For those going the potted route, elemental sulfur is very effective, but you'll want to be judicious with its application. It's very easy to be impatient and use too much as it takes some time to break down and take effect, and can sometimes get caked in and create super acid zones depending on the soil you're using (typically soil that's very compacted and low draining). While it wasn't on trees, I got a little sulfur happy with my peppers last season and half of them died from the soil becoming too acidic for the roots to handle.

To keep pH levels lower, I recommend a combination of acid fertilizer (the kind used for blueberries and other acid loving plants, which often includes just the right amount of sulfur) and bi-annual use of FoxFarm's Sledgehammer (mid-fall and early spring) which washes away soil salts. Salts from high pH hard water are unavoidable in my area, and this helps tremendously to counteract its effects in addition to loosing hardened up, hydrophobic soil. It also helps "cleanse" our native soil whenever I'm inclined to incorporate some with other soil mediums.

Also try to keep a decent soil worm colony in your larger pots. They help keep the soil aerated, and thusly drain better and wash away salts easier, thus slowing high pH creep.

Pitcher plants such as sarracenia and nepenthes are great natural fruit fly traps. We had a problem indoors and after I got some of those, they were substantially lessened.

Depending on how many trees you have and your environment, it might help a fair bit in addition to other methods. That and pitcher plants are neat to have in and of themselves.

Tropical Fruit Discussion / Re: Osmocote on sale (Amazon)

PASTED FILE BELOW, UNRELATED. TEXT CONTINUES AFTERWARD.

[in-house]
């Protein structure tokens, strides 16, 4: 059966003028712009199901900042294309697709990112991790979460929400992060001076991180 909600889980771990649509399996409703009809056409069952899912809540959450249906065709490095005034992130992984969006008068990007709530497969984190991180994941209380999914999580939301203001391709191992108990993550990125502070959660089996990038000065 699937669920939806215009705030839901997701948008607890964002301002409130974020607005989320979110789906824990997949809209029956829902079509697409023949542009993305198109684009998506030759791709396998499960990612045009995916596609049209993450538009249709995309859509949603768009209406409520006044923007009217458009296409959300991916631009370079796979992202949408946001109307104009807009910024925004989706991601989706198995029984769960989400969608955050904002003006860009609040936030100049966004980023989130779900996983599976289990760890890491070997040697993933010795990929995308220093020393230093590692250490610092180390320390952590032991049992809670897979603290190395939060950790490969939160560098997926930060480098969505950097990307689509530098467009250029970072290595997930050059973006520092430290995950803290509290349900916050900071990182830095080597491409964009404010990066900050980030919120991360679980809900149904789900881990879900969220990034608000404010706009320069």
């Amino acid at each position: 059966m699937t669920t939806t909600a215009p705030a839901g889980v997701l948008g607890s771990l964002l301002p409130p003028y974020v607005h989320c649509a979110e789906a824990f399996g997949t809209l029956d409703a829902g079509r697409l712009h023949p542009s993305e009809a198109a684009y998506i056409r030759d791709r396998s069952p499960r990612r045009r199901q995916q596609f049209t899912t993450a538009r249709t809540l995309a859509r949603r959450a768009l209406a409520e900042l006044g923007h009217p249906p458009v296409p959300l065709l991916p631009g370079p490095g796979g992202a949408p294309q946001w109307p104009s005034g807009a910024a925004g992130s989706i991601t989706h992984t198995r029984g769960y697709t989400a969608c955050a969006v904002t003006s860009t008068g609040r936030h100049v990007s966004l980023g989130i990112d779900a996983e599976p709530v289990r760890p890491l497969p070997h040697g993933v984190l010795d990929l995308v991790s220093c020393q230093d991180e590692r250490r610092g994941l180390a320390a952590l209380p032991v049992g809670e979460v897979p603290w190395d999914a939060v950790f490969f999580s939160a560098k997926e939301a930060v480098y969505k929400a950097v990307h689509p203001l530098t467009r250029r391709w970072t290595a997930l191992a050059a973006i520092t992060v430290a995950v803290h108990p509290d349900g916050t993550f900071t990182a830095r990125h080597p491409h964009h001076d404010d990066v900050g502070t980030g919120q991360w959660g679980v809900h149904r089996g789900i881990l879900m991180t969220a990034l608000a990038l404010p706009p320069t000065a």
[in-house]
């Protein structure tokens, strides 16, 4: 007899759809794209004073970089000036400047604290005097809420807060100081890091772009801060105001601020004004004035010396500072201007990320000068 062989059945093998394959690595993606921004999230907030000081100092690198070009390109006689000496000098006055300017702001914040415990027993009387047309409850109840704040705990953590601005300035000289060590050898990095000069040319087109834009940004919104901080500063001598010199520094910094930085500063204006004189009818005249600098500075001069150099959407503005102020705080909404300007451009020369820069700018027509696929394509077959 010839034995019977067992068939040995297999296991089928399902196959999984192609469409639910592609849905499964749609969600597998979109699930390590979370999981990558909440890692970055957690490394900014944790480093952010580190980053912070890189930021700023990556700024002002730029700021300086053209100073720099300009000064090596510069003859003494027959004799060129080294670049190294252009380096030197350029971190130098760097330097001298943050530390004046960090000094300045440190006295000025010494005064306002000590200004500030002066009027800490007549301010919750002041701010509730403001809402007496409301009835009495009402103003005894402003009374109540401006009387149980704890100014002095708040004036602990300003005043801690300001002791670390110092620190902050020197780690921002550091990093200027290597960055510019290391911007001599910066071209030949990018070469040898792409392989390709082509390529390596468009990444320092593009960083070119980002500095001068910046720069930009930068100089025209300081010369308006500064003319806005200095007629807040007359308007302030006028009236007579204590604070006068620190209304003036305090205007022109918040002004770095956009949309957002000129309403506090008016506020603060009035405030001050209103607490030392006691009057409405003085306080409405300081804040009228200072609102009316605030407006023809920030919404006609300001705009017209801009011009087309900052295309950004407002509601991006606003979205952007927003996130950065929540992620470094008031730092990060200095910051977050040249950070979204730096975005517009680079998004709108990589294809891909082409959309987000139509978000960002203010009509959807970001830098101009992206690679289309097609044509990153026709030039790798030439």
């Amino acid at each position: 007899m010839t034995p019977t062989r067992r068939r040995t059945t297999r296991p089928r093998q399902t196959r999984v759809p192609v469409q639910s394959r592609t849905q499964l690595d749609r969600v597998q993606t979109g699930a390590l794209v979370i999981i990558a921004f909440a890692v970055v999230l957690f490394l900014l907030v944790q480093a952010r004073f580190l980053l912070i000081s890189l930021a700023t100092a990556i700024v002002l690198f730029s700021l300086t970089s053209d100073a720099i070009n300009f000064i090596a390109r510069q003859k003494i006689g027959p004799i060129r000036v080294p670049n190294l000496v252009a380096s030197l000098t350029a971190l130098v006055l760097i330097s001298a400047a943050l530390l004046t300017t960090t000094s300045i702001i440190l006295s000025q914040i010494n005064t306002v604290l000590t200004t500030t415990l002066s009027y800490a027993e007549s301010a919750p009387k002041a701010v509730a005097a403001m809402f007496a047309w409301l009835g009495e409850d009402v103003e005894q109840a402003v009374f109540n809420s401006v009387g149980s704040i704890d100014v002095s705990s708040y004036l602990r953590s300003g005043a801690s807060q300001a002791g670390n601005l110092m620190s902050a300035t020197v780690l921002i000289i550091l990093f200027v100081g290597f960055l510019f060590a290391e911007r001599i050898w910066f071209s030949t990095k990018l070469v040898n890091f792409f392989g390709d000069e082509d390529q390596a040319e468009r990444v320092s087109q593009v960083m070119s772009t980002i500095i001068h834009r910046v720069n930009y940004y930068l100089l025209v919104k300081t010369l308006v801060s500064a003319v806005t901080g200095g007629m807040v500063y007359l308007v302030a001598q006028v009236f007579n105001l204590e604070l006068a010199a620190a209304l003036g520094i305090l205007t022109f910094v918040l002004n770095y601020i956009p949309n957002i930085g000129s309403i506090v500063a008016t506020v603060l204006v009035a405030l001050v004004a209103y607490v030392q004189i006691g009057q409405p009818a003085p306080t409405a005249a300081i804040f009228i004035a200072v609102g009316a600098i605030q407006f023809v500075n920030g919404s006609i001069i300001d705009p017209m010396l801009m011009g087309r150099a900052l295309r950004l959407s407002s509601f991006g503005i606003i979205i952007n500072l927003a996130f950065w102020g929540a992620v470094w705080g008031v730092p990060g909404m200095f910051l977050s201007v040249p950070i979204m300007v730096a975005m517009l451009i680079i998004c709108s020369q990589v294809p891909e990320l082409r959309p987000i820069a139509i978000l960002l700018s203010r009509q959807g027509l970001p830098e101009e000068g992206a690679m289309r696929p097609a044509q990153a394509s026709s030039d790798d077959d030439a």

« on: September 12, 2018, 02:13:03 PM »
Thanks for the heads up! Picked some up and shared this with my FB group.

Also interested in the PKM2.

Citrus Buy, Sell, & Trade / WTB Finger Lime Tree
« on: July 31, 2018, 12:32:34 PM »
Preferably shipped from within the US. Grafted only.

Which soil pH meter did you get KarenRei? Been looking to get one myself.


Sounds like you need some miracle berries (fresh or in tablet form) to enjoy them.

So how would one go about acquiring seeds for this tree? This definitely sounds like something I'd like to try and establish for my growing area, and share with some elite growers here.

Tropical Fruit Discussion / Re: Avocado tree getting too much water??
« on: June 19, 2018, 12:12:10 PM »
You'll need a soil mix that's fast draining and resists compaction. Considering the amount of rain you get, it'll be important in preventing the roots from getting drowned again.

You can amend standard top soil with perlite, sand, etc. to make it drain and breathe better, and help mitigate future soil compaction.

Tropical Fruit Discussion / Re: Avocado tree getting too much water??
« on: June 18, 2018, 05:52:21 PM »
I'd say you have nothing to lose at this point.

Looks neat! Never heard of these before, oddly enough.

Is this a variety you created yourself? What does the fruit taste like? Based on the color it makes me think of cherries.

Tropical Fruit Buy, Sell & Trade / Re: Banana Corms
« on: June 15, 2018, 01:49:38 PM »
Do the prices include shipping?

Also, which variety is the SH-3460? Googling doesn't yield much info.

Tropical Fruit Discussion / Re: Avocado thread
« on: June 11, 2018, 04:51:07 PM »
They're getting mostly shade with some brief late afternoon sun. The sun here is way too intense for avocado trees this young, so mostly shade is the only option until they get a couple years in to grow some protective bark, root out to take in more moisture, and leaf out to provide adequate trunk/branch protection. Stunted growth is expected and an acceptable sacrifice to keep them alive and the trunk unburnt. This is the method Don Olson from Shamus/Greenlife recommends, and others in Arizona have had success with it.

I'm going to carefully move them into large Rootbuilder sacks/pots once the current leaf nodes grow out, but they won't be going in the ground for the foreseeable future. Unfortunately I have a small yard and have to make do with the space I have, which means a lot of container growing. That and if they manage to survive a couple years (they're about nine months old since they were purchased), I want to make sure I can take them with me when I eventually move into a place with a bigger yard.

I also have some seed grown ones that I'm experimenting with by exposing them more to our sun, heat, and crap native soil. If they do well, then I'm going to attempt to graft scions and and see how they do.